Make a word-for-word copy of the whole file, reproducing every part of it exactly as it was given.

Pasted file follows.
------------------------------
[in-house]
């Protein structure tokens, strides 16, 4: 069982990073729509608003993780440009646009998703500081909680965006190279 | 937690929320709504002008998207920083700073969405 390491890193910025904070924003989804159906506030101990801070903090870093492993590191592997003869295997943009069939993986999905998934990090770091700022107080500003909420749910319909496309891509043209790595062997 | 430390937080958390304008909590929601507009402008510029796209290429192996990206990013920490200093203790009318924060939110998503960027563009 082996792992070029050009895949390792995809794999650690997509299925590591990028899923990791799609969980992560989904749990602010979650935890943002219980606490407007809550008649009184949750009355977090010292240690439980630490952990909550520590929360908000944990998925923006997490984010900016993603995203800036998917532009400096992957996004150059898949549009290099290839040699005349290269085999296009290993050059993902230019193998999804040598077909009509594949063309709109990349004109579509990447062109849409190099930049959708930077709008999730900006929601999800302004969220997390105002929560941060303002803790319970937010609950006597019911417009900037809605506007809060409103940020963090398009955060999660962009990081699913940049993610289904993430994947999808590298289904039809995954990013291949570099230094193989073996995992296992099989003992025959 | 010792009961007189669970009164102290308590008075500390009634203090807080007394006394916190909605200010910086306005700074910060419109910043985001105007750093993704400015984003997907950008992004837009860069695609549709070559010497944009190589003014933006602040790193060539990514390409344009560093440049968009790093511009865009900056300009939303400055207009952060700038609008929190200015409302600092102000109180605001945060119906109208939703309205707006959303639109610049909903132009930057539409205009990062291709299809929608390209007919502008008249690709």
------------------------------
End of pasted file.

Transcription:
[in-house]
């Protein structure tokens, strides 16, 4: 069982990073729509608003993780440009646009998703500081909680965006190279 | 937690929320709504002008998207920083700073969405 390491890193910025904070924003989804159906506030101990801070903090870093492993590191592997003869295997943009069939993986999905998934990090770091700022107080500003909420749910319909496309891509043209790595062997 | 430390937080958390304008909590929601507009402008510029796209290429192996990206990013920490200093203790009318924060939110998503960027563009 082996792992070029050009895949390792995809794999650690997509299925590591990028899923990791799609969980992560989904749990602010979650935890943002219980606490407007809550008649009184949750009355977090010292240690439980630490952990909550520590929360908000944990998925923006997490984010900016993603995203800036998917532009400096992957996004150059898949549009290099290839040699005349290269085999296009290993050059993902230019193998999804040598077909009509594949063309709109990349004109579509990447062109849409190099930049959708930077709008999730900006929601999800302004969220997390105002929560941060303002803790319970937010609950006597019911417009900037809605506007809060409103940020963090398009955060999660962009990081699913940049993610289904993430994947999808590298289904039809995954990013291949570099230094193989073996995992296992099989003992025959 | 010792009961007189669970009164102290308590008075500390009634203090807080007394006394916190909605200010910086306005700074910060419109910043985001105007750093993704400015984003997907950008992004837009860069695609549709070559010497944009190589003014933006602040790193060539990514390409344009560093440049968009790093511009865009900056300009939303400055207009952060700038609008929190200015409302600092102000109180605001945060119906109208939703309205707006959303639109610049909903132009930057539409205009990062291709299809929608390209007919502008008249690709």